VIERA, Fla. - Prior to the start of spring training, if I had told you that Craig Stammen would be leading the Nationals in strikeouts nearly three weeks into the Grapefruit League season, would you have believed me?
If I had told you that Stephen Strasburg would have only one fewer hit than both Michael Morse and Adam LaRoche with 17 spring games in the books, would you have thought I was insane?
In this game, you just never know what will happen on any given day.
Another thing you never know on any given day is where you're going to find Steve Lombardozzi's name in the Nationals' lineup. The 23-year-old has seen time at second base, shortstop and third base this spring. Yesterday, he found himself hitting in the leadoff spot atop manager Davey Johnson's lineup.
Johnson even added a new wrinkle to how Lombardozzi could be used, saying yesterday that he's considered putting Lombardozzi - who has strictly played the infield since joining the Nationals organization in 2008 - in the outfield if needed.
Regardless of what position he plays or where he hits in the order, it's clear Johnson likes Lombardozzi and wants to find playing time for him - assuming he makes the club, which Johnson has not yet officially announced.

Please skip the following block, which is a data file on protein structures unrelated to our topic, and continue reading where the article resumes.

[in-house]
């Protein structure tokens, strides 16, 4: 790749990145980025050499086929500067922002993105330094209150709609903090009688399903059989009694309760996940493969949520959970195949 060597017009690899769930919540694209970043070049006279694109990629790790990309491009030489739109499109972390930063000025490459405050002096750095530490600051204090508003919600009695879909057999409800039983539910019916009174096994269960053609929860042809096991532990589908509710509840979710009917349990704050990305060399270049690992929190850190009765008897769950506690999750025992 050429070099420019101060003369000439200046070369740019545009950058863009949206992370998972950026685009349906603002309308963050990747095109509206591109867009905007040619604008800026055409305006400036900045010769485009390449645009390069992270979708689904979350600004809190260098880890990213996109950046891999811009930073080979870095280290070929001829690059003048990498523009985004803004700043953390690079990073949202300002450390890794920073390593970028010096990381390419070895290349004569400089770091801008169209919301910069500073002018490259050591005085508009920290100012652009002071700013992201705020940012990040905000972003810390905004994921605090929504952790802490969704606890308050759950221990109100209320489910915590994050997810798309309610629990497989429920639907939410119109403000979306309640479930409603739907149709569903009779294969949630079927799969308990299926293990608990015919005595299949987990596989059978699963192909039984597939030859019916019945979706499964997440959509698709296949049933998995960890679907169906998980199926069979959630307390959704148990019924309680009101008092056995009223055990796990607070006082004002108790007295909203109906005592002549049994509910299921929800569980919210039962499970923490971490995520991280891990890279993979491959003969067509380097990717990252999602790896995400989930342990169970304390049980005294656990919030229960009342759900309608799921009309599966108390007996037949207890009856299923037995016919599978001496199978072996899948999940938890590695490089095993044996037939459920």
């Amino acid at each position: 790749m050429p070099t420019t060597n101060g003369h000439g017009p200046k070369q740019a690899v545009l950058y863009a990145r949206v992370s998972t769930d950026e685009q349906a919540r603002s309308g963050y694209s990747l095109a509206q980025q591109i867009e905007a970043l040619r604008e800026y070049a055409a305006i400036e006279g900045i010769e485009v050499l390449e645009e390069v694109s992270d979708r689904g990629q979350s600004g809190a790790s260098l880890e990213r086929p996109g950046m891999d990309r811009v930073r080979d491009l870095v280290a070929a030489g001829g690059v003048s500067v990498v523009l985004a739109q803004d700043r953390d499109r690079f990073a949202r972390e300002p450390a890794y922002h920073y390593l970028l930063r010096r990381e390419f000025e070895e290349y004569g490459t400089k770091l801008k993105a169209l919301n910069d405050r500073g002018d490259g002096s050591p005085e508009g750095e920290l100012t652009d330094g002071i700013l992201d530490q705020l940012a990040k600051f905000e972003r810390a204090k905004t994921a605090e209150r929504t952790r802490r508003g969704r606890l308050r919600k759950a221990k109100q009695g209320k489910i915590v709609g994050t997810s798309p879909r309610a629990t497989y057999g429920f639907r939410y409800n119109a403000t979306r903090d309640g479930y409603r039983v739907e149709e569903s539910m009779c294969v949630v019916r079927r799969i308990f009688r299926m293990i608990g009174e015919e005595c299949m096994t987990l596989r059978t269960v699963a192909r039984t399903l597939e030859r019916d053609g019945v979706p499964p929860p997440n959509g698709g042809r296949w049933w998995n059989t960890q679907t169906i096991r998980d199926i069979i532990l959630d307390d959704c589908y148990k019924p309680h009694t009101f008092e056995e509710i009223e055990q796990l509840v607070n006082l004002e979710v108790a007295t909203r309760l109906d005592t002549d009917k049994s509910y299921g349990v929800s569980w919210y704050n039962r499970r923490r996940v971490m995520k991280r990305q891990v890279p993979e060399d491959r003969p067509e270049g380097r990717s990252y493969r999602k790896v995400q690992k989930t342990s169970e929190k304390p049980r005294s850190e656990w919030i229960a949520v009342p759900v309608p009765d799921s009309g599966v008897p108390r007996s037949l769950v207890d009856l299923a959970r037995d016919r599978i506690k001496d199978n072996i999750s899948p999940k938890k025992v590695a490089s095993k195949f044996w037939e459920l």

"He's a proven everyday player, and I'm using him in a little different situation than what he's used to," Johnson said. "I talked to him last year when he came up, and I said to him, 'I look at you as an everyday player, but on this ball club, I've got some (other) guys I like a lot, so I'm going to play you around. I'm not trying to make a utility player out of you, but I think you're a heck of a ballplayer and I'm going to play you around.' And that's what I did.
"He's made a couple great over at short and third, playing him out of position. But I really like my infield, and looking ahead to the future, how I would have to use him if he made my club would be in that role that I explained to him in September."
Johnson compares Lombardozzi to the Rays' Ben Zobrist, a guy who has played every position except pitcher and catcher since making the majors with Tampa Bay. Zobrist started out as a true utility player, but made the All-Star team in 2009 and now sees the vast majority of his time at second base.
"Both switch hitters, both exceptionally good two-strike hitters, both just smart baseball players," Johnson said.
This spring, Lombardozzi has impressed in a wide variety of areas. He's hitting .303 (10-for-33) with a homer and two RBIs, has made a number of fine defensive plays at various infield positions and has really impressed the coaching staff with his work ethic and aggressiveness.
The problem (if you want to call it a problem), which Johnson alluded to, is that he thinks highly of second baseman Danny Espinosa and shortstop Ian Desmond, and there isn't currently an everyday spot in the Nats' lineup open to Lombardozzi. So for now, the Fulton, Md., native will get his at-bats wherever they fall in the order, and his defensive reps at whichever position Johnson feels is best that day.
"We've got two guys (Espinosa and Desmond) that are on the upswing that I think a lot of," Johnson said. "It's really more about getting him at-bats in a game and seeing if he can handle that (utility) role prior to being an everyday player.
"He's having a remarkable spring, and I enjoy watching him compete to make this club."